The author, Matthew Kaemingk, teaches theology, ethics, and culture at Fuller Theological Seminary.
He begins by noting that dominant responses to Islam in the West are deeply polarized. Yet, he believes they have 3 points of coherence:
- “Both believe the solution to be relatively clear and straightforward.”
- “Both believe the state should be the primary agent in their proposed solution.”
- “Both speak as if there are only two possible solutions . . . of dealing with the politics of difference.”
The author, critiques these two dominant responses, then attempts to articulate an alternative—a third way forward.
The author writes for “Chrisitans who sense a deep need for an alternative response to Islam that begins and ends with Christian conviction—not the simplistic ideologies of the right and left.” He also writes for non-Christians, who are interested in peering over the fence.
In his critique of the dominant responses, the author challenges the instincts toward hegemony, uniformity, and assimilation that often arise out of the growing push toward nationalism. However, he acknowledges that Muslim immigration presents “very real and very deep cultural and political challenges to the Western status quo.” He challenges those on the political left of this issue, noting that they often “fail to fully recognize or wrestle with the reality that Muslim immigrants are brining real challenges and real questions to the future of Western culture and politics.”
He notes that “dismissing those on the right as nothing but racist and Islamophobic has long been a convenient way for those on the left to avoid discussing the real challenges of multiculturalism.” The book is his attempt to correct this weakness by building a strong exploration of the theological foundation of Christian view of pluralism. This was one of the most helpful ways that this author contributed to my own understanding.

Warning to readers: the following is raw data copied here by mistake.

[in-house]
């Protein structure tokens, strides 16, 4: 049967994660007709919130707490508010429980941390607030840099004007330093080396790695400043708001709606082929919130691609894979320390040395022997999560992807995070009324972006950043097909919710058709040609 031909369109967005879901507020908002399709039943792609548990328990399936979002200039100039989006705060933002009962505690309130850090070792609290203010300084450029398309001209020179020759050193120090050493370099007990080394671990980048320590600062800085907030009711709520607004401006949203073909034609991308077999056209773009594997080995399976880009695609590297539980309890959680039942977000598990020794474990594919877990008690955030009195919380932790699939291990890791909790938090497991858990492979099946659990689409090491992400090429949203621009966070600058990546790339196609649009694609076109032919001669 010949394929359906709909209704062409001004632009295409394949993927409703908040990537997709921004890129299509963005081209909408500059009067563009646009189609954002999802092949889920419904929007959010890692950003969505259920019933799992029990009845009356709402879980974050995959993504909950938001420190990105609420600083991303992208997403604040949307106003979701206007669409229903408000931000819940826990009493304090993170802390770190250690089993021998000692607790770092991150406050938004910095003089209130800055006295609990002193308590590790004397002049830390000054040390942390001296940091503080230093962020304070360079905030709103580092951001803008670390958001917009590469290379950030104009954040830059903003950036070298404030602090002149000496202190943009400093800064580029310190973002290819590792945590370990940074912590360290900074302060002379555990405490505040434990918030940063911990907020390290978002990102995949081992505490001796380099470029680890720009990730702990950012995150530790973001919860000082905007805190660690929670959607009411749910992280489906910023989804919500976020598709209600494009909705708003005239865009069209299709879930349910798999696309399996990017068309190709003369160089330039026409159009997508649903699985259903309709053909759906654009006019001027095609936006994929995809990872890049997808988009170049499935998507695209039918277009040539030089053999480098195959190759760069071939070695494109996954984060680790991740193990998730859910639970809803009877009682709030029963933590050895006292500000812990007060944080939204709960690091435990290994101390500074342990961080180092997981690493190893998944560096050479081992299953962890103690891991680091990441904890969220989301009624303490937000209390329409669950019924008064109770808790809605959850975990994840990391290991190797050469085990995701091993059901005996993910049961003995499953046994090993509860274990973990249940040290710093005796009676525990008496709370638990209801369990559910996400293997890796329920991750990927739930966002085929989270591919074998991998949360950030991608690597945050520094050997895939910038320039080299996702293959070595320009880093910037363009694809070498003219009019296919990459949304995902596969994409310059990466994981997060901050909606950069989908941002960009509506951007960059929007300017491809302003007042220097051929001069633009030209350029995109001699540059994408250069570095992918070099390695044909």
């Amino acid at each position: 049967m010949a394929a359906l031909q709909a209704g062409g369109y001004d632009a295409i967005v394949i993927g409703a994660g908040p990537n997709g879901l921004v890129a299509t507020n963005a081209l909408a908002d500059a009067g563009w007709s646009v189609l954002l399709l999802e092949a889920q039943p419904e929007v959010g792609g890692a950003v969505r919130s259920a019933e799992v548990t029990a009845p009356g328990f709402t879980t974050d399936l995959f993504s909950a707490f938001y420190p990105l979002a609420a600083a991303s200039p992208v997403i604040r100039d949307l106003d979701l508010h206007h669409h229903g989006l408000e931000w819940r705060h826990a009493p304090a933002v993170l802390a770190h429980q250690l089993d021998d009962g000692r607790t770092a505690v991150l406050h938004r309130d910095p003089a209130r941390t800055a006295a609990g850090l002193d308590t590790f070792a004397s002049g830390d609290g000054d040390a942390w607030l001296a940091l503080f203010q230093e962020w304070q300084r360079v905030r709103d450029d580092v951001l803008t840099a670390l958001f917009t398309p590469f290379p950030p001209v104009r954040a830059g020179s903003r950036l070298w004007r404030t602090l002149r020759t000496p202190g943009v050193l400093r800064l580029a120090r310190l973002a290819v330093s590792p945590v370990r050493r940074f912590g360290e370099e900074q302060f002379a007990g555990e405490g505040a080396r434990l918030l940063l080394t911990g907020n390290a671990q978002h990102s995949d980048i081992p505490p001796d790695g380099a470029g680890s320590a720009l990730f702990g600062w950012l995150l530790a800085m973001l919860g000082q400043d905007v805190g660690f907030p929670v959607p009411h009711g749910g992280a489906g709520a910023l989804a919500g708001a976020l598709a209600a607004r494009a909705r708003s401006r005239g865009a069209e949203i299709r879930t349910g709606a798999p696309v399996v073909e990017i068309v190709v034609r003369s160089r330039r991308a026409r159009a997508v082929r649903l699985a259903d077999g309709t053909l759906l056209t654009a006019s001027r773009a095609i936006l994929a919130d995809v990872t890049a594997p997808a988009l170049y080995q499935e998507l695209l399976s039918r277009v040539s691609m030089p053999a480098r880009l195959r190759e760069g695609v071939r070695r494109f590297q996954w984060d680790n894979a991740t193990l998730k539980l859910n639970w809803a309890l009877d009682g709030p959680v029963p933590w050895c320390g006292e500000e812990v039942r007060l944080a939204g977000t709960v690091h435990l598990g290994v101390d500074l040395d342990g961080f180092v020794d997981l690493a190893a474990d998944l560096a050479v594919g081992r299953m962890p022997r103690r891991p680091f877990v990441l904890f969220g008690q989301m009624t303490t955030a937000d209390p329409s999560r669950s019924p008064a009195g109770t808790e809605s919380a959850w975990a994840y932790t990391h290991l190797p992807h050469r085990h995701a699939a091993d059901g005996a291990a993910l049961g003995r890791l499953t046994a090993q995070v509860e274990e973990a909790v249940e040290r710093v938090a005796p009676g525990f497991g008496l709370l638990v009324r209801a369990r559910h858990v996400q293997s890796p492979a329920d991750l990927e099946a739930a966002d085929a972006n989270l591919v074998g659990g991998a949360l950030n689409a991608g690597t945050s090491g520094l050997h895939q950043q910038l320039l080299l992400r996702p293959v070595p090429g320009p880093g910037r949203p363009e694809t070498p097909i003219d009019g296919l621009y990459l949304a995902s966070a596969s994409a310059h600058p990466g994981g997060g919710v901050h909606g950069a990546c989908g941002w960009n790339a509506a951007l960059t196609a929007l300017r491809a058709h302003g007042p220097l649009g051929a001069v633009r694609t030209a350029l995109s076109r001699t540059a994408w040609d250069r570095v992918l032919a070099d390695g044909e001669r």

Kaemingk notes that Europe has been wrestling with the question of Muslim immigration much longer than has the US and has a higher concentration of Muslims. He turns to Holland, specifically, to examine lessons from the Dutch response to Muslim immigration that may inform US Christians as they attempt to find the alternative way.
In the introduction, the author outlines a brief definition of pluralism and the nuances a Christian navigates as she develops her convictions regarding pluralism.
The remainder of the book is laid out to help Christians wrestle with the complexity of Islam’s challenges to the West. He turns to the Reformed theologian Abraham Kuyper, who was very influential in forming Christian response to Islam in 19th century Holland.
He examines Christian theological arguments against hegemony, uniformity, and assimilation. Then he turns toward examining constructive arguments for Christian pluralism and how these arguments may need further development to address the current issues of Islam in the West.
He then devotes a chapter to reinforcing Kuyper’s deep conviction that Christian pluralism must not be limited to theological arguments in the head. Nuanced pluralism must be an issue of heart-felt desire for Christians as they relate to Islam (and other religions) in the West.
Finally, he relates stories from Christians in Holland, demonstrating how persons and groups, in everyday callings, have attempted to embody Jesus’ justice, hospitality, and grace. He concludes by examining ways that US Christians can take these examples and lessons and apply them to our own context.
The author relies heavily on the work of Abraham Kuyper. Not every Christian reading this book may fully identify with Kuyper’s Reformed theological view. However, I believe every reader will be challenged to a deeper critique of his own views on pluralism and will find helpful prompts to developing a more nuanced alternative path forward. Thus, I recommend the book.